I learned to detach from my phone and the internet, and it was the best decision I made in Cuba! It taught me the importance of relationships with others. I realized how frequently we get distracted by what’s going on with our phones.
Flights to Cuba
My friends and I flew Southwest from Austin, Texas, to Cancun. I booked 1 month before my travel dates, and paid ~25,000 points and ~$75 in taxes and fees for a round-trip in coach.
We decided to stay a few nights in Playa del Carmen before heading to Cuba.
We had a lot of fun in Playa del Carmen, but next time I’d rather spend the extra days in Cuba. There’s so much to see and do, just in Havana alone! I was there for 9 nights, and it still wasn’t long enough to accomplish everything on my to-do list!
After our short stay in Playa del Carmen, we took a Cubana Air flight from Cancun to Havana. The total cost to fly coach round-trip was ~$350. You can’t use miles or points because Cubana Air is not part of an alliance.I booked my flight with the Chase Sapphire Preferred card and earned 2X points for travel purchases. I had no issues using a US-issued credit card, but your experience could be different.
Where to Stay
Hotels are expensive at ~$100 or more per night. Since the 7 of us are a budget-conscious crowd, the prospect of spending thousands on a few hotel rooms was NOT an option. After thoroughly investigating cheap Cuban accommodations, my friends and I decided that staying in a casa particular (a local apartment) was the best idea.
What a great decision! Our 3 bedroom apartment came with 3 full bathrooms, a dining room, living room, and garden room. We paid ~$17 per night per person, making it a steal! And staying together was fun too.
The total cost per person for 9 nights was ~$149. Cheap rentals are 1 of my favorite things about Cuba!
Where to Eat
The restaurants we tried around town were touristy, and the food wasn’t great.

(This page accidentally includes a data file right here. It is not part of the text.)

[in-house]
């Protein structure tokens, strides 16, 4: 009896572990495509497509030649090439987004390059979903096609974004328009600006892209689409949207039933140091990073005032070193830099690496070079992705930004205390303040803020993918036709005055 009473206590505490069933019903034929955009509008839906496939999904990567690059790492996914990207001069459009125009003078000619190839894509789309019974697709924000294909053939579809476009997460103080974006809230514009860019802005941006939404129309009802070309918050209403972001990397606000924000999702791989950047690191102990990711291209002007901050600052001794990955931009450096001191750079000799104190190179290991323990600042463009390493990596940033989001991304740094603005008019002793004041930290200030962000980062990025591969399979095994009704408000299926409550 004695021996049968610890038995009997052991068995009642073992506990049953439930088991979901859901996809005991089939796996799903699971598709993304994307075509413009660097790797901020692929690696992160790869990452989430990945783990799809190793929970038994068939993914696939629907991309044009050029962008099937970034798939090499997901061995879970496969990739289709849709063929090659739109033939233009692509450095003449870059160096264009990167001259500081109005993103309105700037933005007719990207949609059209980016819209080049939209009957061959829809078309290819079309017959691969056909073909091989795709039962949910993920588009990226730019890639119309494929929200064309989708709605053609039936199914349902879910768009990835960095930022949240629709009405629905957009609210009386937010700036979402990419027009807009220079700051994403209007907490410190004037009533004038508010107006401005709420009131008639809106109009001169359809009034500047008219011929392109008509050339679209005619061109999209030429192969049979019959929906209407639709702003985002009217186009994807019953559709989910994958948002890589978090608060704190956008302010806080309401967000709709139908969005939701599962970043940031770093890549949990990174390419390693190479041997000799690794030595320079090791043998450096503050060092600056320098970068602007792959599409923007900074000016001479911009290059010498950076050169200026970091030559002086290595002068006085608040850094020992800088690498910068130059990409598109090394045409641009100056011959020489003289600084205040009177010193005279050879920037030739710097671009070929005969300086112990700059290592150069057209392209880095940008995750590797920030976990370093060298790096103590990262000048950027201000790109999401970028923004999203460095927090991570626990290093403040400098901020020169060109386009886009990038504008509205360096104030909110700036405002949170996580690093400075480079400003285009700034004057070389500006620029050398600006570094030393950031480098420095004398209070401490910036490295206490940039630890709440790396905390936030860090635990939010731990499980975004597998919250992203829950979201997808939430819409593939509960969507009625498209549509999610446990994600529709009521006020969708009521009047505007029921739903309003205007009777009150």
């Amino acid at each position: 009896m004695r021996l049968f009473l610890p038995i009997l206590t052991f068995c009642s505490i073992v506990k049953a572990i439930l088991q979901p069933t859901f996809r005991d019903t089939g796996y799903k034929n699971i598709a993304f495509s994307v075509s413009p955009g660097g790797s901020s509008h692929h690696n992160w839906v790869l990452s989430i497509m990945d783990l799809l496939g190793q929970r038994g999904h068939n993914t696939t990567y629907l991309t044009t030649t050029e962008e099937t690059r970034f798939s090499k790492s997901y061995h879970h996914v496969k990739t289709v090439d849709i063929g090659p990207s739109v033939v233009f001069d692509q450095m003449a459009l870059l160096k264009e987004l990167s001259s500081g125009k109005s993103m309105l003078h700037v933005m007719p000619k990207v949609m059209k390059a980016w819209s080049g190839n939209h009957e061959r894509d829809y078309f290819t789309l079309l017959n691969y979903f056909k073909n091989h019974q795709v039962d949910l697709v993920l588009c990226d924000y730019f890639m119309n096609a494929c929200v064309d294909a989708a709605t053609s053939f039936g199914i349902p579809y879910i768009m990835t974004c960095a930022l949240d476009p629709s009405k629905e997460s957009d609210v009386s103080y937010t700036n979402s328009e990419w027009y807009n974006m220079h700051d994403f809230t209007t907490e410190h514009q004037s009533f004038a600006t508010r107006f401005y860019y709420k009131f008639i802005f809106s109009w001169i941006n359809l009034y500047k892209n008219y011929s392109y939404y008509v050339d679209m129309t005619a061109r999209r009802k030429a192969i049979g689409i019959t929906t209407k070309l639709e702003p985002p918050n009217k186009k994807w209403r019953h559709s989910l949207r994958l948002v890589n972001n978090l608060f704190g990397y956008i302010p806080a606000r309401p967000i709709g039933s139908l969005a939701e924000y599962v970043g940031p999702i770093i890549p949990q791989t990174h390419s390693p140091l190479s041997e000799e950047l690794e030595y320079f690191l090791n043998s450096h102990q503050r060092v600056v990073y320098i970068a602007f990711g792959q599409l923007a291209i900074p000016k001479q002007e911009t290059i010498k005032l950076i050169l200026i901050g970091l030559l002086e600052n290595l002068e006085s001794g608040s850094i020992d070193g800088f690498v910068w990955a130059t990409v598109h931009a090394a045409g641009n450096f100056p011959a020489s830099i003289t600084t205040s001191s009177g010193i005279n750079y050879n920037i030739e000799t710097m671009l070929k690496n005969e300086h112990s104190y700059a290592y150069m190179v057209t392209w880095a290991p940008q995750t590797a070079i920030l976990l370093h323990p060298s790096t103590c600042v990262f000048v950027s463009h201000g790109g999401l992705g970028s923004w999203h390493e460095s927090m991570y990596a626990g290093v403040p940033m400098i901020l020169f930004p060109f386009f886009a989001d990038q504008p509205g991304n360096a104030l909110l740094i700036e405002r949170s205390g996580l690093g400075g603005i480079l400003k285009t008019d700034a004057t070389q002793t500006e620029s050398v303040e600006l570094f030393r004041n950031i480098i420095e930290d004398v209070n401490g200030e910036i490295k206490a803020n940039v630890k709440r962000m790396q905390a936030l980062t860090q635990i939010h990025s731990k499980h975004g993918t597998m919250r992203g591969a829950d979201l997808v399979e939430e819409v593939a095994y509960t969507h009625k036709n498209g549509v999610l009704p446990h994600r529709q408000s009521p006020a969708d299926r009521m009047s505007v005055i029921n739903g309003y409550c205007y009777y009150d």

The best meals we had were home cooked! My friends and I had fantastic breakfasts at our apartment, with eggs, meat, bread, croquetas (kind of like hush puppies), fruit, fresh juice, and coffee. We could ask for lunch or dinner whenever we wanted, and we would receive a home cooked meal.
Later in the series, I’ll review some of the restaurants we did try, and share my favorites.
What to Do
I stayed in Havana for 9 nights, and I loved every moment. Havana is so rich in culture and history! You can easily spend 2 weeks there without seeing everything. There is so much to explore! Plus, the beach was a quick ~20 minute drive away.
Ride in Classic Car Taxis
Some of the most fun we had was riding in taxis! Almost every Cuban taxi is a beautifully maintained classic car from the 40’s or 50’s.Note: Have an idea of what your cab fare should be. Some drivers will massively over-quote you!
Get To Know the Locals
Cubans are very warm and friendly people, and will go out of their way to help others without expecting anything in return. I loved getting to know them and hear about life in Cuba. They’re very relationship-oriented, and live in a society where people and relationships come first.
I loved to see that attitude! Especially coming from the US, where independence is celebrated, and individual achievement is priority. Relationships can be hard to maintain because of the demands of work, school, etc. Being in a place where people craved human connection was therapeutic.
Shop for Local Art
Cuba is filled with amazing artists. My friends and I had a fantastic time browsing the local art markets. I ended up purchasing a beautiful painting, which now hangs over my sofa. It was my greatest souvenir from Cuba!
Take Day Trips to the Beach
The best beaches in Cuba are a ~4 hour drive from Havana. But you can find beautiful beaches just ~30 minutes away, too! My friends and I enjoyed piling into a cab to take an afternoon ride to the suburbs for an incredible sunset.
You Can Do It, Too!
It’s easy to get to Cuba via Mexico on Southwest Airlines. Direct flights MAY open up to Cuba soon, so check to see which flights have the least expensive award seats. Until then, I recommend going through Cancun or Mexico City.
You can get lots of Southwest points by transferring your Chase Ultimate Rewards points to Southwest! And if you have the Southwest Companion Pass, you can bring a friend for (almost) free! I also like that Southwest doesn’t charge for checking a bag.
You can earn lots of Southwest points by signing-up for the Southwest Rapid Rewards® Plus Credit Card, Southwest Rapid Rewards® Premier Credit Card, and the Southwest Rapid Rewards® Premier Business Credit Card.
There aren’t any chain hotels where you can use miles & points, and hotels cost ~$100 per night. But there ARE some Airbnb locations for rent, which can be covered with points from the Barclaycard Arrival Plus.
I stayed in a casa particular (more on that later!).
Cuba is one of my favorite countries because of the colorful energy, diversity, and history. There’s so much to explore in Havana alone, and I can’t wait to return!